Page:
These two novels deal with the aftermath of situations that had caught (fictional) media attention told from the point of view of a woman who tried to do her best. In the first, a political scandal has led to the titular Chief Executive’s early retirement; in the second, an abducted girl is returned to her mother. Of course, the aftermath isn’t quite as the protagonists expect.
Only one of these three recent reads is classed as a horror novel and, although not my usual genre, it turned out to be my favourite of the three. But we don’t need to evoke the supernatural to scare ourselves: there are real-life horrors in each of these stories. In the first, a translation, war has killed many and put the survivors’ lives on hold. In the second, set in rural Cumbria, the spooky happenings are extra disturbing for a man with unprocessed memories of violence from childhood, as well as his helplessness in the face of his wife’s agonising three-day labour. The third is a 1960s classic set in a horrific – but typical of its time – psychiatric hospital where the regime seems designed to make a bad situation worse.
I’m sharing my thoughts about three recent reads set in communities slightly apart from the mainstream: the first two in contemporary residential care settings and the third in a dystopian future world. In genre they’re also slightly apart from my usual fare: the first mass-market commercial fiction; the second, a translation (and therefore closest to my usual); the third, cyberpunk. Each offered something to intrigue and enjoy.
When I selected my reading for Black History Month, I didn’t realise that three of the four books had a connection to Jamaica. Nor did I realise that one would obscure black history as much as it illuminates. While three books are around ninety-seven short of composing a timeline, they’re listed here in chronological order of the events they portray. Scroll down for links to my reviews of other books (mostly fiction) I’ve read in recent years.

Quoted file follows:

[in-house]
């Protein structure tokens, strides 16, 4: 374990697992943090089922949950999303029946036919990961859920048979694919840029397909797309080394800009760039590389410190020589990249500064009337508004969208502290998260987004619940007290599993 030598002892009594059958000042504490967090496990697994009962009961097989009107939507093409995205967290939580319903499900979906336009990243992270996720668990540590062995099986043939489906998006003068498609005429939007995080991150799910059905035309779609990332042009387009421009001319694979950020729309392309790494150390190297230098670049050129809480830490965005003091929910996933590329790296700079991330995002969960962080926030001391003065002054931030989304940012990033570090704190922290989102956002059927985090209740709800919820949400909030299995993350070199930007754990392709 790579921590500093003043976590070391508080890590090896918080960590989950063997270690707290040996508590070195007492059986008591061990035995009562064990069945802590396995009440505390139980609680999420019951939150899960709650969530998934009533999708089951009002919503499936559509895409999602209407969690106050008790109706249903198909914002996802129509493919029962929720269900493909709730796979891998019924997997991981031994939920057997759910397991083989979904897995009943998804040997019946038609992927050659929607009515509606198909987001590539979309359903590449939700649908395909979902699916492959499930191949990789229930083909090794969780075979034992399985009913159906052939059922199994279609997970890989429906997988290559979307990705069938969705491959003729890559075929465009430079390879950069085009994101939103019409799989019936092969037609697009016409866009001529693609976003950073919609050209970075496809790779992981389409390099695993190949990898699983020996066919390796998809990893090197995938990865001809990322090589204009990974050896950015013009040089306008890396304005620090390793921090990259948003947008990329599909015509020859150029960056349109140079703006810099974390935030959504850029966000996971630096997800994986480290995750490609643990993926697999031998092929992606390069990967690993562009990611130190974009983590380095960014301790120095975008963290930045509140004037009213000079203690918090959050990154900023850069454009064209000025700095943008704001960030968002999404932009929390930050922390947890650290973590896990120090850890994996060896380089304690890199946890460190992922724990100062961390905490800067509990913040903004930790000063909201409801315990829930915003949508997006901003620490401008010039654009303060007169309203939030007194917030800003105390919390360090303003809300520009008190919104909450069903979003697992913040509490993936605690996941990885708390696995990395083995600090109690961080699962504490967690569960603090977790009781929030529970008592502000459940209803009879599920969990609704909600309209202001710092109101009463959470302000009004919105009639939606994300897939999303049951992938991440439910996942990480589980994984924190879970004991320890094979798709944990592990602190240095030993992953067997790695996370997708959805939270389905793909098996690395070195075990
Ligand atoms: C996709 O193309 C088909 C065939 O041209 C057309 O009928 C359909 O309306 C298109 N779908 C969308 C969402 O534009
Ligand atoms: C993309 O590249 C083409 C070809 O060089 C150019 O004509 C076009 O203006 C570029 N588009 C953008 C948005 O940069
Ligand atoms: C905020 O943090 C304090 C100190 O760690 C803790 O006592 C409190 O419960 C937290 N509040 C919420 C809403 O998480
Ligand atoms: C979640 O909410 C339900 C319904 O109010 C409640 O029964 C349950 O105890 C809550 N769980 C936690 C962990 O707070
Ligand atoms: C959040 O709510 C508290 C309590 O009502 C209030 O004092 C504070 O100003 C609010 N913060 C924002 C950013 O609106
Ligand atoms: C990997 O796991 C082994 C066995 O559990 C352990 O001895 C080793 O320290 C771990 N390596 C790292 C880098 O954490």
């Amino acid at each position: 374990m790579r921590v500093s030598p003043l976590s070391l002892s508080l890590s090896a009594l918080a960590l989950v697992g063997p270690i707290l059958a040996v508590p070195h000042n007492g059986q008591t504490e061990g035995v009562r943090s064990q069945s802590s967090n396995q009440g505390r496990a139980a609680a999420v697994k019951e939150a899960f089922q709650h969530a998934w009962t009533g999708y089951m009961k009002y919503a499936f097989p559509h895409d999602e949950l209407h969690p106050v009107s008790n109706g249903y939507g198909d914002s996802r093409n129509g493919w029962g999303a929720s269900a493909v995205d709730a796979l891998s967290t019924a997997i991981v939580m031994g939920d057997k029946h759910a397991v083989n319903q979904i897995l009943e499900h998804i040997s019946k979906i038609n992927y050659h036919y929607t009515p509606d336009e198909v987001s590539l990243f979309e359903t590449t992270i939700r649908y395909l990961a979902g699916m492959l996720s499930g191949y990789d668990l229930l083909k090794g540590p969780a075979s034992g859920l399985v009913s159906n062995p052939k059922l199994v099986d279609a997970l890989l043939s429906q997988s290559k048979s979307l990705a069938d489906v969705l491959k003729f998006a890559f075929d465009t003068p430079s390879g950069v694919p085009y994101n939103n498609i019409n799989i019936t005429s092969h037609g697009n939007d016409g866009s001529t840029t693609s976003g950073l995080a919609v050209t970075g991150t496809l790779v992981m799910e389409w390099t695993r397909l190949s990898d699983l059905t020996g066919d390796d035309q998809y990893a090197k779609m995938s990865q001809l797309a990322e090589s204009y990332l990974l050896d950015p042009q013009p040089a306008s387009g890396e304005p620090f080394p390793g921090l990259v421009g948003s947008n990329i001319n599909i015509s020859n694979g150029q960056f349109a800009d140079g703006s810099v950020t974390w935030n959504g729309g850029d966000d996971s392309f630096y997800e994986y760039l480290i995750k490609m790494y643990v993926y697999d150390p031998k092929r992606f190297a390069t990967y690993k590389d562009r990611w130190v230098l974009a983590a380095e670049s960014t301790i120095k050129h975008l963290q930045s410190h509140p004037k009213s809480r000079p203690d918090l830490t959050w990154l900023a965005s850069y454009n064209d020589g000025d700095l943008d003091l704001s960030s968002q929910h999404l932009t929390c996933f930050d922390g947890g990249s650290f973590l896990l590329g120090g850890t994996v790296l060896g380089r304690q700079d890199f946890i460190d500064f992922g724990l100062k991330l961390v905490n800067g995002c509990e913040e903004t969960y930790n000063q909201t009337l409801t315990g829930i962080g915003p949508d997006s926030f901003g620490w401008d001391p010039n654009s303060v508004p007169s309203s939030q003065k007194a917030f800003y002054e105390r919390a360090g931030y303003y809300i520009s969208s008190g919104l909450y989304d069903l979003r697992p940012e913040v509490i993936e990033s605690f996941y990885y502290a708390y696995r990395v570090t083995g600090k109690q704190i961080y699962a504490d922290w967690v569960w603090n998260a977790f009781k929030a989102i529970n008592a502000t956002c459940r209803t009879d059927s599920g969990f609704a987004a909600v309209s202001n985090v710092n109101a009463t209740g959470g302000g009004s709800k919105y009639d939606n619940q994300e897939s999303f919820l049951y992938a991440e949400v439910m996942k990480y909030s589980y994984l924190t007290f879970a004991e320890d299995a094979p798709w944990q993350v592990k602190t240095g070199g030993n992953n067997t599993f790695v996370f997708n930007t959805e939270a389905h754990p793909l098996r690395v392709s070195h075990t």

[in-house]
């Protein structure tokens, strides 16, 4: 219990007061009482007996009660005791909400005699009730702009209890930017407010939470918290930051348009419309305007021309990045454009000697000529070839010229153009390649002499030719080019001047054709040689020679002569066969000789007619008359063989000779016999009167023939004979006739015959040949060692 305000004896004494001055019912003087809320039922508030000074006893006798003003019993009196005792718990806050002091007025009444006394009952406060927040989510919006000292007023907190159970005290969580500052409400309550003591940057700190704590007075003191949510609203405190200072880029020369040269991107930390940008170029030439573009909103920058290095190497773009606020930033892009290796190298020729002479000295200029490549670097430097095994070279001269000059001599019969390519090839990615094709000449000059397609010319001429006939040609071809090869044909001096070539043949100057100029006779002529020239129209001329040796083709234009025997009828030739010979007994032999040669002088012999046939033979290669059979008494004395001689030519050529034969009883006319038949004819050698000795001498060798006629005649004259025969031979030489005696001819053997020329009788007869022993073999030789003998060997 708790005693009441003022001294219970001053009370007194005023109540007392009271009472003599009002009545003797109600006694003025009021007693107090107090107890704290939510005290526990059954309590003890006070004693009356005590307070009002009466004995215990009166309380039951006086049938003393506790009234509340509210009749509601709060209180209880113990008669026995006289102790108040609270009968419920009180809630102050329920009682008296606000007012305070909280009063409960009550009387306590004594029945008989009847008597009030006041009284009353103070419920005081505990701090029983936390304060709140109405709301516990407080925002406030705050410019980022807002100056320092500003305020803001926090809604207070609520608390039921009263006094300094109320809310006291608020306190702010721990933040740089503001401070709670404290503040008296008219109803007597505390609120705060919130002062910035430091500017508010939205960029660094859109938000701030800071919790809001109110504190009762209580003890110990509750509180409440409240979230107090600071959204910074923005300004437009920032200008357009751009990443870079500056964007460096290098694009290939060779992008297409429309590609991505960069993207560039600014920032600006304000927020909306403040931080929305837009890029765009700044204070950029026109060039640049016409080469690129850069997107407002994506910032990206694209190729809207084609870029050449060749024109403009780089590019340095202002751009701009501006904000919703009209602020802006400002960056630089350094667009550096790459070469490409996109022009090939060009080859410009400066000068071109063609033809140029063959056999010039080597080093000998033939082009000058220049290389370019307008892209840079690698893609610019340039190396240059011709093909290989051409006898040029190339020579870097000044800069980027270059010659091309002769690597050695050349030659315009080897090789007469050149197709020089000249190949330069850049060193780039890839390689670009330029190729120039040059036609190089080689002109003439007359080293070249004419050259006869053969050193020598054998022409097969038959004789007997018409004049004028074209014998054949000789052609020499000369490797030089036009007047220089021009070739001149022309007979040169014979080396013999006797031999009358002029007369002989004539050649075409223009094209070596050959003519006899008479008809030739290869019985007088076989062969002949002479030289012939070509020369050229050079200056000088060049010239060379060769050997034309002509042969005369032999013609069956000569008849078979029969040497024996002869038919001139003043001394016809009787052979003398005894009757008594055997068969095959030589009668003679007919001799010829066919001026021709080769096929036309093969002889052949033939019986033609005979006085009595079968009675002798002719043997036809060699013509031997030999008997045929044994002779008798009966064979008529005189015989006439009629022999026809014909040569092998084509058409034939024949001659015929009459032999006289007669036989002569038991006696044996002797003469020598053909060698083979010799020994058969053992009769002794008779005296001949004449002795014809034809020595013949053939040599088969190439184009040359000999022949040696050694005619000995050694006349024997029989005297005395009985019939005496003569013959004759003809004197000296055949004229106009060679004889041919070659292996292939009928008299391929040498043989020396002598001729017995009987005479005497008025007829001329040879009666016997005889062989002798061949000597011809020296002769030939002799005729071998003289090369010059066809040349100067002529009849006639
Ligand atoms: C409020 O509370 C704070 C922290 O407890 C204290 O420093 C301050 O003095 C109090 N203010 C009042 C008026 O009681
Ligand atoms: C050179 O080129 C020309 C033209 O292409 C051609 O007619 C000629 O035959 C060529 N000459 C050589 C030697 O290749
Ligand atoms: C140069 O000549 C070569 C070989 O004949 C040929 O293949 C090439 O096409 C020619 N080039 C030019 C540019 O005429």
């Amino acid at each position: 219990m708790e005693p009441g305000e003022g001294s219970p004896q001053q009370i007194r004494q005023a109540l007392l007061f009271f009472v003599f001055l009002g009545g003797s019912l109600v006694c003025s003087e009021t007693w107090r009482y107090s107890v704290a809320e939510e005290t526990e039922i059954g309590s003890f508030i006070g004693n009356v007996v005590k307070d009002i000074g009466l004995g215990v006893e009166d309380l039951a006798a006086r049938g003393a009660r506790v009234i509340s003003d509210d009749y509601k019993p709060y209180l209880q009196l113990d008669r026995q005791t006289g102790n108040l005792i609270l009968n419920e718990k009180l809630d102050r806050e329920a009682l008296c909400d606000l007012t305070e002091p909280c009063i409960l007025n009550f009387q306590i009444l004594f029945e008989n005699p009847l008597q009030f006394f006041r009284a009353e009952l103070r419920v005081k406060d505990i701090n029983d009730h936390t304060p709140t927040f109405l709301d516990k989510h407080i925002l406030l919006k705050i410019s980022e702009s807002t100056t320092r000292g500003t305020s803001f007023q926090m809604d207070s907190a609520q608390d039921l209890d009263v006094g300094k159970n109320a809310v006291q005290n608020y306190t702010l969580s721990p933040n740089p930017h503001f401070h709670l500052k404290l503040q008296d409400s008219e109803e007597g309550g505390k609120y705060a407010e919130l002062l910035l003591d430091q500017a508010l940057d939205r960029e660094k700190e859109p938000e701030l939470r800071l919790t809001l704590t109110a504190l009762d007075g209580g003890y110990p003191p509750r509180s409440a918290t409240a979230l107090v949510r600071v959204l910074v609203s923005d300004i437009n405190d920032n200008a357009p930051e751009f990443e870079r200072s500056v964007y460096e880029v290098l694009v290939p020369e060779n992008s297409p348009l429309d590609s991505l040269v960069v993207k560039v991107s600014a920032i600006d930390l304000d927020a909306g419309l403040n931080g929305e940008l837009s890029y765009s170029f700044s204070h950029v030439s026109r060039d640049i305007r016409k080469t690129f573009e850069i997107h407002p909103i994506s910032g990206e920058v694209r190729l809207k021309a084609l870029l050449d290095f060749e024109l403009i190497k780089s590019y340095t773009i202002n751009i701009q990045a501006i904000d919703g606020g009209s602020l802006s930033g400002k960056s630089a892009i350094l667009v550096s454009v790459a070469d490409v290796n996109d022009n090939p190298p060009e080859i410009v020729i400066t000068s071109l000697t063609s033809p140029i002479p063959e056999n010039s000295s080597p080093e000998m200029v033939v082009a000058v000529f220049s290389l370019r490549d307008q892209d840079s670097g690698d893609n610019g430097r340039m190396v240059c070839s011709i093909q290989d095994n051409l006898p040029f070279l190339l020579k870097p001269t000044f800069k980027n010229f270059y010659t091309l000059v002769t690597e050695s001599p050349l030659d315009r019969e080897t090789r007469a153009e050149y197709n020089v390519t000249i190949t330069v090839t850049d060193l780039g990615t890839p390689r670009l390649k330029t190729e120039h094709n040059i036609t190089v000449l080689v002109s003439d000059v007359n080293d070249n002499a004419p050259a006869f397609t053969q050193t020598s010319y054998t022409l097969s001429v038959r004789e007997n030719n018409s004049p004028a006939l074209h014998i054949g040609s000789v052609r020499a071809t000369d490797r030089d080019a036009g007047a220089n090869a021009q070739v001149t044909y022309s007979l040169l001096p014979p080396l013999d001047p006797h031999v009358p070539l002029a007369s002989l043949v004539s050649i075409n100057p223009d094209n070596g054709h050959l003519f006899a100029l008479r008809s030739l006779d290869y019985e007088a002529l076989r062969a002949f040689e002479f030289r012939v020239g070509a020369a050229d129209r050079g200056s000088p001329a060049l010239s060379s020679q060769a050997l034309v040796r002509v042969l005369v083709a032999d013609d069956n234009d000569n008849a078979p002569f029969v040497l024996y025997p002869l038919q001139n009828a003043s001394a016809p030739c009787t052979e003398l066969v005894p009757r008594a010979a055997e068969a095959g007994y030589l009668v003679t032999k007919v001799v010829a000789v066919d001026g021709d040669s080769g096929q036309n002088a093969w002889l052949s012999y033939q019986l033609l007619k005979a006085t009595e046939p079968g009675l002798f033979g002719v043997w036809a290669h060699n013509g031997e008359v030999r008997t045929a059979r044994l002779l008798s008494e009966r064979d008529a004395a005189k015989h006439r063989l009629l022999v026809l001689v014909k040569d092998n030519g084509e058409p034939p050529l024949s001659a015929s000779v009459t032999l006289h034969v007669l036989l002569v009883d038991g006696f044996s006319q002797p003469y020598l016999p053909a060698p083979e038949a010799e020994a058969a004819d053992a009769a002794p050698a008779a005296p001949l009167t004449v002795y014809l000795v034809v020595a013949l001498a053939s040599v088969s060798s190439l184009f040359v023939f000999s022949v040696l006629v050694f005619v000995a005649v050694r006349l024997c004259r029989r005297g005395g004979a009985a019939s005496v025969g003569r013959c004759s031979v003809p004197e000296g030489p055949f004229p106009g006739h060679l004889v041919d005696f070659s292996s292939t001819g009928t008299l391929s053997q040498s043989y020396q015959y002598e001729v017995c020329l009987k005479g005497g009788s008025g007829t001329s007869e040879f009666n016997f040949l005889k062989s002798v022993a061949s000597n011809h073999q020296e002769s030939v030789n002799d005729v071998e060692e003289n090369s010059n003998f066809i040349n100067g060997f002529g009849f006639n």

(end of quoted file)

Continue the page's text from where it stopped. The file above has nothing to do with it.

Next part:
These two novels defy easy categorisation, but I’ve paired them for the combination of depth and humour, innovative structure and switching points of view. Both feature the dynamics of family and coupledom, and a holiday – the first in Scotland, the second in Italy – with destructive consequences.
These two recent reads bring touches of humour to the serious extraordinariness of ordinary cohabiting relationships, and the impact on the couple of friendships and obsessions outside the partnership. The first features a thirty-something lesbian twosome in London (with one of the partners making frequent visits to Paris). The second focuses on a heterosexual marriage of some duration, the couple having moved to Bath on retirement.
These two recent reads are narrated by girls whose young lives are blighted by parental conflicts, secrets and lies. We follow them over a period of years: Tatty, the middle child of a largish Dublin family, from around three to twelve, which is the age that Giovanna, an only child, begins to learn to navigate her home city of Naples.
Humour is a tricky business, especially around serious subjects. Get it right, and you can entertain while inciting rage at injustice. Get it wrong, and you risk becoming the target of rage. So what did I make of these two comic novels? The first set in Blitz-blasted London, the second in contemporary Atlanta, which draws you most and are you able to guess which I’d prefer?
entertaining fiction about identity, mental health and social justice
Annecdotal is where real life brushes up against the fictional.
Annecdotist is the blogging persona of Anne Goodwin:
slug-slayer, tramper of moors,
author of three fiction books.
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I don't post to a schedule, but average around ten reviews a month (see here for an alphabetical list),
some linked to a weekly flash fiction, plus posts on my WIPs and published books.
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Anne Goodwin's books on Goodreads
Sugar and Snails
ratings: 52 (avg rating 4.21)
ratings: 60 (avg rating 3.17)
ratings: 9 (avg rating 4.56)
GUD: Greatest Uncommon Denominator, Issue 4
ratings: 9 (avg rating 4.44)
The Best of Fiction on the Web
ratings: 3 (avg rating 4.67)